Growth can be painful at times.
Lobsters grow through a painful and vulnerable process called molting. When a lobster has grown too big for its current outer shell, the space becomes too tight and the pressure created forms cracks in the outer shell. A lobster absorbs water to make itself even bigger and must push and pull itself from its smaller outer shell completely. From the lobster's perspective, it has exhaustively struggled to naturally grow. From our perspective, the lobster emerges from its old self leaving a physical reminder of its growth while emerging bigger, stronger, and vulnerable.
Many animals, like cicadas, poetically grow and live in ways we can learn from. The lobster reminds me that growth can be painful. I have not written a blog in a while due to my own molting process.
My ninth year of teaching was full of challenges that I am still reflecting on. It was my first full-year teaching middle school mathematics (7th and 8th), with a new curriculum, and a completely new program middle school program. I'll spare you the details and just leave you with three truths I've learned over the course of the last school year:
Joy is a developmentally appropriate environment for all students
Middle schoolers build a mirror of self-centeredness and honesty that reflected my true strengths
I do not need to be everything for everyone or do everything for everyone
I have experienced joy with my students through recess, field trips, and in-class projects. I have learned that I have what it takes to teach middle schoolers. I have also learned that I must be more intentional about what projects and extra-curricular activities I take on outside and inside my classroom so I do not burn out.
I have been a part of many fellowships, union-related work, and other programs over the last nine years. However, not many of those activities truly filled my cup. I have poured into so many things because of the pressures to do so. I have signed up or accepted things because they needed more perspectives, aka (racial) diversity. They needed the presence of a Black male who just so happened to be a mathematics teacher. My invisible tax was made clear when I was the only Black male in a program or fellowship, the only Black male educator on the school site council, the only Black male union representative, the only...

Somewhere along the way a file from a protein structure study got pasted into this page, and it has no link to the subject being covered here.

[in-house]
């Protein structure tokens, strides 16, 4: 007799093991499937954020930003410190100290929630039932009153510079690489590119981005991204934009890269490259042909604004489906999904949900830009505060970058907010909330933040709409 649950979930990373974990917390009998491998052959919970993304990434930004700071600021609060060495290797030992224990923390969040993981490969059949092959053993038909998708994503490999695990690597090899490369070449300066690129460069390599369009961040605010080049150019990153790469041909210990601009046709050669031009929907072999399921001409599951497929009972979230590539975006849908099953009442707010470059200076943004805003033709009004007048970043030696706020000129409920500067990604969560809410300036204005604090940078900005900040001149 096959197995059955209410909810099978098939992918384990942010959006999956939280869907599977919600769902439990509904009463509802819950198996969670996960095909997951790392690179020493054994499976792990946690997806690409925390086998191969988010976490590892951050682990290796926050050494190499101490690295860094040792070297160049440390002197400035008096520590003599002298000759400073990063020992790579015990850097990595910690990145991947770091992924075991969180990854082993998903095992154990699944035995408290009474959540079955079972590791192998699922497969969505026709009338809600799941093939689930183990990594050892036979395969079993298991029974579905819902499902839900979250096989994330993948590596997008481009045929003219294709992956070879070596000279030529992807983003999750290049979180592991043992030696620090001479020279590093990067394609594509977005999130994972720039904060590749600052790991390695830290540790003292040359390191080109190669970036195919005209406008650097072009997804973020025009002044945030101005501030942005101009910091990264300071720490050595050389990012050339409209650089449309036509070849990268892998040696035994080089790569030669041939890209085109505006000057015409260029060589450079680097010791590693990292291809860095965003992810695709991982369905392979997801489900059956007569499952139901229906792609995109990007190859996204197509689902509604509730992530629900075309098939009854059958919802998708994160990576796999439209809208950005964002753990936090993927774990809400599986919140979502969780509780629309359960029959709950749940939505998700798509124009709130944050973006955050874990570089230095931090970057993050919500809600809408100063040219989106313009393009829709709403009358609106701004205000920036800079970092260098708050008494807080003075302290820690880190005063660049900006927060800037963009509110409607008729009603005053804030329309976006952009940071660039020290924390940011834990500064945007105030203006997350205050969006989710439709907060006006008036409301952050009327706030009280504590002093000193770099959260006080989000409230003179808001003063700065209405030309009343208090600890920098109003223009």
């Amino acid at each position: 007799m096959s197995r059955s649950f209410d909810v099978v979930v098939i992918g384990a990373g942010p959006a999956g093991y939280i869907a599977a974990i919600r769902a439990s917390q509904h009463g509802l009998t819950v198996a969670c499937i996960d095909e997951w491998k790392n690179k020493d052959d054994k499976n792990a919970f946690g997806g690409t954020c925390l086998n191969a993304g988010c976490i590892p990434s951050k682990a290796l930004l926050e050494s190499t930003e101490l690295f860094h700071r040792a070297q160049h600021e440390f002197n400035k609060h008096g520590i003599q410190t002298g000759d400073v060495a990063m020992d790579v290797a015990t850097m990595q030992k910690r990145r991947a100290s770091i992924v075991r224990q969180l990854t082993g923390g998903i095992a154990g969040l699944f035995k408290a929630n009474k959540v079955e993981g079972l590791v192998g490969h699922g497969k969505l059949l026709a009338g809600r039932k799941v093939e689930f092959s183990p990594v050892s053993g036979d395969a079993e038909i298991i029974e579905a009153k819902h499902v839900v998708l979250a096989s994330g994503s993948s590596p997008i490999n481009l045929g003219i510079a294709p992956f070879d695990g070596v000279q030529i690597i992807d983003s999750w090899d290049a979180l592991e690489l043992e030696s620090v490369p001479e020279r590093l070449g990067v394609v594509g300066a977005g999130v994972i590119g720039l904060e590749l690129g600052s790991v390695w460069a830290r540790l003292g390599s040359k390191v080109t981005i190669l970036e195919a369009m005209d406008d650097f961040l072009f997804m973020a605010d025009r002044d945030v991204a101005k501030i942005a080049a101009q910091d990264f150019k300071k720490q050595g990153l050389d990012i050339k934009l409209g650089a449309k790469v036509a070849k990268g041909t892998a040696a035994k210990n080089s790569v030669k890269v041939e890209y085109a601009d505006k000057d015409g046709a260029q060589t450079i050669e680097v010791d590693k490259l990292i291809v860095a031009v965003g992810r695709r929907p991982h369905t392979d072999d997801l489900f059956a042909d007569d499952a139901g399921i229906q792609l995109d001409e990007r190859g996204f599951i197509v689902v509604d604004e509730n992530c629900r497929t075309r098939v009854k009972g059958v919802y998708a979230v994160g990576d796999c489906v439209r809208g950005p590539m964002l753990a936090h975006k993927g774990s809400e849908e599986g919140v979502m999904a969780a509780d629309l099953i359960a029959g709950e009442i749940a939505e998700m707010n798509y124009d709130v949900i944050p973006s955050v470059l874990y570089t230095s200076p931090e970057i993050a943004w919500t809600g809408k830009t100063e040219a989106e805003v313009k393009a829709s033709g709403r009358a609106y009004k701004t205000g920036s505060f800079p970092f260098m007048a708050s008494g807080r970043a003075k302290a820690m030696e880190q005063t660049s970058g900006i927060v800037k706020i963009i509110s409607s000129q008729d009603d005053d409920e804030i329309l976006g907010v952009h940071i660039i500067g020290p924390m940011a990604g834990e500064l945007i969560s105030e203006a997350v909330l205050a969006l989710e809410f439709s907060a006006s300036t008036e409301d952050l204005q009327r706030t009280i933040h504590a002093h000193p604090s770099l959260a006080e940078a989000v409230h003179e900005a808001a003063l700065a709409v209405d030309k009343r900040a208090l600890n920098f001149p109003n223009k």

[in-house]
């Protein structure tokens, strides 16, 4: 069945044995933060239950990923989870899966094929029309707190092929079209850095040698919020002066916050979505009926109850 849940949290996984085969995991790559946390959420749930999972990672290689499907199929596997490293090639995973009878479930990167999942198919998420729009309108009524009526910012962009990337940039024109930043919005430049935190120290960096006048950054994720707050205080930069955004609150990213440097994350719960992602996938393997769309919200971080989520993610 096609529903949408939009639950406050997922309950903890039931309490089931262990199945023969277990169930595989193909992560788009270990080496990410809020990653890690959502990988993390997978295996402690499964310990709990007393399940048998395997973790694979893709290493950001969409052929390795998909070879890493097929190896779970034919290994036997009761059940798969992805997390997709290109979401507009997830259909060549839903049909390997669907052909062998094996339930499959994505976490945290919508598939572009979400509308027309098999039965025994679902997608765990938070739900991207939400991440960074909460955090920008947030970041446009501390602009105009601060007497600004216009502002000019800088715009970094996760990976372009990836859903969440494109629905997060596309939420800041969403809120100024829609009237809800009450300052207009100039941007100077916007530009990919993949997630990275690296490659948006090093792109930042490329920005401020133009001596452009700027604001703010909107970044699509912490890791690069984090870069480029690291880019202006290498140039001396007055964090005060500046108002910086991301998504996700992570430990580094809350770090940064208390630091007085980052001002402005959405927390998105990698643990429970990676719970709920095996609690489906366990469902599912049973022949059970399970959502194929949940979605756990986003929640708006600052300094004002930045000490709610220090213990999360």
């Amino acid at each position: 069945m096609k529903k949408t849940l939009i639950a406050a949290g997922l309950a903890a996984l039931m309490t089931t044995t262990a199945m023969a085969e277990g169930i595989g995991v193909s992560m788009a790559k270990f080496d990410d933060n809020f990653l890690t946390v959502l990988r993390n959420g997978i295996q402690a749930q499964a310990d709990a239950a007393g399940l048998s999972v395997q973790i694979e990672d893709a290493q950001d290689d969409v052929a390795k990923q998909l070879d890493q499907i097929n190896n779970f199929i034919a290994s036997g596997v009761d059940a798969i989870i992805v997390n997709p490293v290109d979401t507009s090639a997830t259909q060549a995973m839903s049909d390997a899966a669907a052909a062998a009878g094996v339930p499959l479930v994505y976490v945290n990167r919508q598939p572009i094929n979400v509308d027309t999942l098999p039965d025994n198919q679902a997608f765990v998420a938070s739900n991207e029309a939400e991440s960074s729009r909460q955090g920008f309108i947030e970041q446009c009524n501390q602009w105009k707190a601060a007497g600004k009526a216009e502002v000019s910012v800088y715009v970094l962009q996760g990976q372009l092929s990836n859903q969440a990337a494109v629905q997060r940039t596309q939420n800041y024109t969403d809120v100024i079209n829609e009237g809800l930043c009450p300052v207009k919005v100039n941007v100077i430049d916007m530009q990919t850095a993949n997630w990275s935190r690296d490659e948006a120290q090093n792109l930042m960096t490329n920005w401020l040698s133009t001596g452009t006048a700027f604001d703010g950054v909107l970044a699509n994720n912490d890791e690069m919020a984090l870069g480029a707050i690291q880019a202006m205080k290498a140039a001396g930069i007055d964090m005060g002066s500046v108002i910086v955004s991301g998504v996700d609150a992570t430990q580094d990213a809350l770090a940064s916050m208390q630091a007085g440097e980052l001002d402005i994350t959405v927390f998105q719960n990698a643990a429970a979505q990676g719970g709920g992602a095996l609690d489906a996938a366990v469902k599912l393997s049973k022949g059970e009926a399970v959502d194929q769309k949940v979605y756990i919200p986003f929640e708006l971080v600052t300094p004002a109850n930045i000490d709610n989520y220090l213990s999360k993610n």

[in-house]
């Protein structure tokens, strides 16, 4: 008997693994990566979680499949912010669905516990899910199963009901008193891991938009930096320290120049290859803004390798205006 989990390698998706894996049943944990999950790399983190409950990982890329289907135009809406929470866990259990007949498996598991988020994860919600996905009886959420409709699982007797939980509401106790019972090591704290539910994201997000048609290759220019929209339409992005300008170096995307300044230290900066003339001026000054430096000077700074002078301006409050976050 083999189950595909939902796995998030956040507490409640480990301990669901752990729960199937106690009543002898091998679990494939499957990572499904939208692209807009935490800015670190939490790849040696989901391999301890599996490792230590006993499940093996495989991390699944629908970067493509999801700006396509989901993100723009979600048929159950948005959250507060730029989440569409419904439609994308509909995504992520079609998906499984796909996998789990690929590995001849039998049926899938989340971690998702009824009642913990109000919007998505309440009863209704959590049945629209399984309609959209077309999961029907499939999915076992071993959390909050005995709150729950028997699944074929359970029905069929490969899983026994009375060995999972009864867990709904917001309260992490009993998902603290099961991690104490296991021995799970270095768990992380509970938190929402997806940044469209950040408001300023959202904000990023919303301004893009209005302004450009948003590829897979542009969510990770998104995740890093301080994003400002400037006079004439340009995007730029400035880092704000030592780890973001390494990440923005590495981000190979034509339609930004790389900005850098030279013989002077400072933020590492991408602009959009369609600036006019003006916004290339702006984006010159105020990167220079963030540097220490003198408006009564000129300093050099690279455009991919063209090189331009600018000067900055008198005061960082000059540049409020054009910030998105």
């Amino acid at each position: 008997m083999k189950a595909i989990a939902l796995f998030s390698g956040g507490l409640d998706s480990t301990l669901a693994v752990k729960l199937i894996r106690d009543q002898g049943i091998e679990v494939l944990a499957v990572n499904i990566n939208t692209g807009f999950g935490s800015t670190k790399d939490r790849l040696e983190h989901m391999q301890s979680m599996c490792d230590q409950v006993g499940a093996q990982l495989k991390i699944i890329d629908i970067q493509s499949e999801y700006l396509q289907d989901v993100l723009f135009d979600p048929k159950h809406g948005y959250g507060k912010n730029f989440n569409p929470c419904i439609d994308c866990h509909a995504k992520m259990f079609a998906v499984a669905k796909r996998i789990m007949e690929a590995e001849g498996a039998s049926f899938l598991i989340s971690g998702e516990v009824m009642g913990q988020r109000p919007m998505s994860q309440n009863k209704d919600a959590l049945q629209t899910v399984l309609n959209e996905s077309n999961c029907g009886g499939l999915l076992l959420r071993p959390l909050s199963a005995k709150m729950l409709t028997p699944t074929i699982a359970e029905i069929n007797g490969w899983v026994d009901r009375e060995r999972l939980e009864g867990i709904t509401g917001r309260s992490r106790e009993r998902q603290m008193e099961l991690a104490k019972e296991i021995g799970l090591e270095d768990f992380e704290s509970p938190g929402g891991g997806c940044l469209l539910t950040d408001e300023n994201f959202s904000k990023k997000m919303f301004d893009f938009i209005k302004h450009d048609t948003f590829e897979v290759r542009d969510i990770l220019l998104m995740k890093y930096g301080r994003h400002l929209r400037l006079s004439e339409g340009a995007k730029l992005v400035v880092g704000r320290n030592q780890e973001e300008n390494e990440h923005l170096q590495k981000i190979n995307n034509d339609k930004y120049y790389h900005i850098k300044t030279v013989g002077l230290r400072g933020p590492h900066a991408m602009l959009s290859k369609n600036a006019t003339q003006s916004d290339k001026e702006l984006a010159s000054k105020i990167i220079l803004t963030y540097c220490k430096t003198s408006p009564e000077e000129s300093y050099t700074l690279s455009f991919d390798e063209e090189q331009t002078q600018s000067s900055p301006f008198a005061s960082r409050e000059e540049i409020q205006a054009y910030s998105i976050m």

I have grown tired of being the only, I have grown tired of being the manifestation of recruitment, but not the necessary stewardship of retainment. I have grown resentful of feeling guilty if I do not 'champion' the cause of anti-racism or speak up as if I do not have a choice.
WE ALL HAVE A CHOICE
I am not better equipped to talk about race or address micro and macro aggressions because of my identity, I am better equipped because I have many lived experiences of what happens when I do not address these issues. I am also more than my racial identity.
I have been applauded and celebrated for being a Black man in public school, being a role model, and being a demographic checked-boxed. I imagine that was not the intent of the many programs or things I have done in the last few years, but that is the impact. I also recognize the hesitation some of my White colleagues have to speak up or act-upon things related to race or equity when colleagues of color are in the room because they may feel they do not have the authority. Fact is, we all have the authority to do what is right, to speak on what is wrong, to be accomplices towards justice.
Let me be clear, I am not minimalizing the impact of all the things I have done to be simply about race. My truth is that I was encouraged to pursue a STEM career solely because I was Black and that "we needed more Black engineers". I was not asked and encouraged to pursue any artistic pursuits. I was not exposed to other fields like advertising or the various jobs on a movie set. I was encouraged to become an engineer because that was where the money was and there were initiatives in college and the industry to make it an affordable path for me. So here I am, in a STEM career, yet when there are college and career panels for high schoolers, I am not asked to be on them, I am asked to tap into my networks to get "true" STEM professionals. I wonder where I would be, and what I would be doing if I was simply encouraged and affirmed to pursue my interests. Would I be happier if I did not get pushed to pursue STEM solely for capitalistic financial reasons?
WE ALL HAVE CHOICES BUT DO WE SEE THEM?